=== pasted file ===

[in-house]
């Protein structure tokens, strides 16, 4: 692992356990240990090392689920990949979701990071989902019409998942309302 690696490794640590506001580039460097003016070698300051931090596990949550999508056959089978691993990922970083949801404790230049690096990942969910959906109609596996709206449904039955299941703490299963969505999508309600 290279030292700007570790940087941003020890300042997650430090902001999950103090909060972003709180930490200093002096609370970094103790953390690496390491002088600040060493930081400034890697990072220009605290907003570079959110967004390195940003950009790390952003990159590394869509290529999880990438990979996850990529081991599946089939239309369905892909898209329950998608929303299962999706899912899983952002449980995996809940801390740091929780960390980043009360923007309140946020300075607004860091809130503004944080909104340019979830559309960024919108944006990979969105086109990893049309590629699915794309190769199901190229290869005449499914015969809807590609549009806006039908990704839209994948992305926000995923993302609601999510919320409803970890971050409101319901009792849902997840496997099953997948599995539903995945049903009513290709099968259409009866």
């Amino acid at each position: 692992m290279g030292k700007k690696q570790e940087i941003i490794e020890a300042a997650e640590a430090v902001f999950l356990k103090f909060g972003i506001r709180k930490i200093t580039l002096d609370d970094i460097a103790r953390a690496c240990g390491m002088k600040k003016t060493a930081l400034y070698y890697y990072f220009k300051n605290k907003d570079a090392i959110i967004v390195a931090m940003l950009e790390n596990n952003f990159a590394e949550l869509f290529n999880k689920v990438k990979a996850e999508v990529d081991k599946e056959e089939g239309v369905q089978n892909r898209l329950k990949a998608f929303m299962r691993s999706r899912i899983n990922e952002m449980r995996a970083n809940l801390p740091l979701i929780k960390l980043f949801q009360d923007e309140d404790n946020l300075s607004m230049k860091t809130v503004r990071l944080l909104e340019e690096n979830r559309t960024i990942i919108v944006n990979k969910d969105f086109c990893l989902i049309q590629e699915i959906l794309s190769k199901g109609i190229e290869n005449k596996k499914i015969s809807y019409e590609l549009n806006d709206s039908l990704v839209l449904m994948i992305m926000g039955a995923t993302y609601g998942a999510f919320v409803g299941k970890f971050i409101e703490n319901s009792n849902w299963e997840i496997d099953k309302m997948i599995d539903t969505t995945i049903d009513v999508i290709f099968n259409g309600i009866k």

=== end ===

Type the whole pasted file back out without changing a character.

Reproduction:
[in-house]
């Protein structure tokens, strides 16, 4: 692992356990240990090392689920990949979701990071989902019409998942309302 690696490794640590506001580039460097003016070698300051931090596990949550999508056959089978691993990922970083949801404790230049690096990942969910959906109609596996709206449904039955299941703490299963969505999508309600 290279030292700007570790940087941003020890300042997650430090902001999950103090909060972003709180930490200093002096609370970094103790953390690496390491002088600040060493930081400034890697990072220009605290907003570079959110967004390195940003950009790390952003990159590394869509290529999880990438990979996850990529081991599946089939239309369905892909898209329950998608929303299962999706899912899983952002449980995996809940801390740091929780960390980043009360923007309140946020300075607004860091809130503004944080909104340019979830559309960024919108944006990979969105086109990893049309590629699915794309190769199901190229290869005449499914015969809807590609549009806006039908990704839209994948992305926000995923993302609601999510919320409803970890971050409101319901009792849902997840496997099953997948599995539903995945049903009513290709099968259409009866």
């Amino acid at each position: 692992m290279g030292k700007k690696q570790e940087i941003i490794e020890a300042a997650e640590a430090v902001f999950l356990k103090f909060g972003i506001r709180k930490i200093t580039l002096d609370d970094i460097a103790r953390a690496c240990g390491m002088k600040k003016t060493a930081l400034y070698y890697y990072f220009k300051n605290k907003d570079a090392i959110i967004v390195a931090m940003l950009e790390n596990n952003f990159a590394e949550l869509f290529n999880k689920v990438k990979a996850e999508v990529d081991k599946e056959e089939g239309v369905q089978n892909r898209l329950k990949a998608f929303m299962r691993s999706r899912i899983n990922e952002m449980r995996a970083n809940l801390p740091l979701i929780k960390l980043f949801q009360d923007e309140d404790n946020l300075s607004m230049k860091t809130v503004r990071l944080l909104e340019e690096n979830r559309t960024i990942i919108v944006n990979k969910d969105f086109c990893l989902i049309q590629e699915i959906l794309s190769k199901g109609i190229e290869n005449k596996k499914i015969s809807y019409e590609l549009n806006d709206s039908l990704v839209l449904m994948i992305m926000g039955a995923t993302y609601g998942a999510f919320v409803g299941k970890f971050i409101e703490n319901s009792n849902w299963e997840i496997d099953k309302m997948i599995d539903t969505t995945i049903d009513v999508i290709f099968n259409g309600i009866k």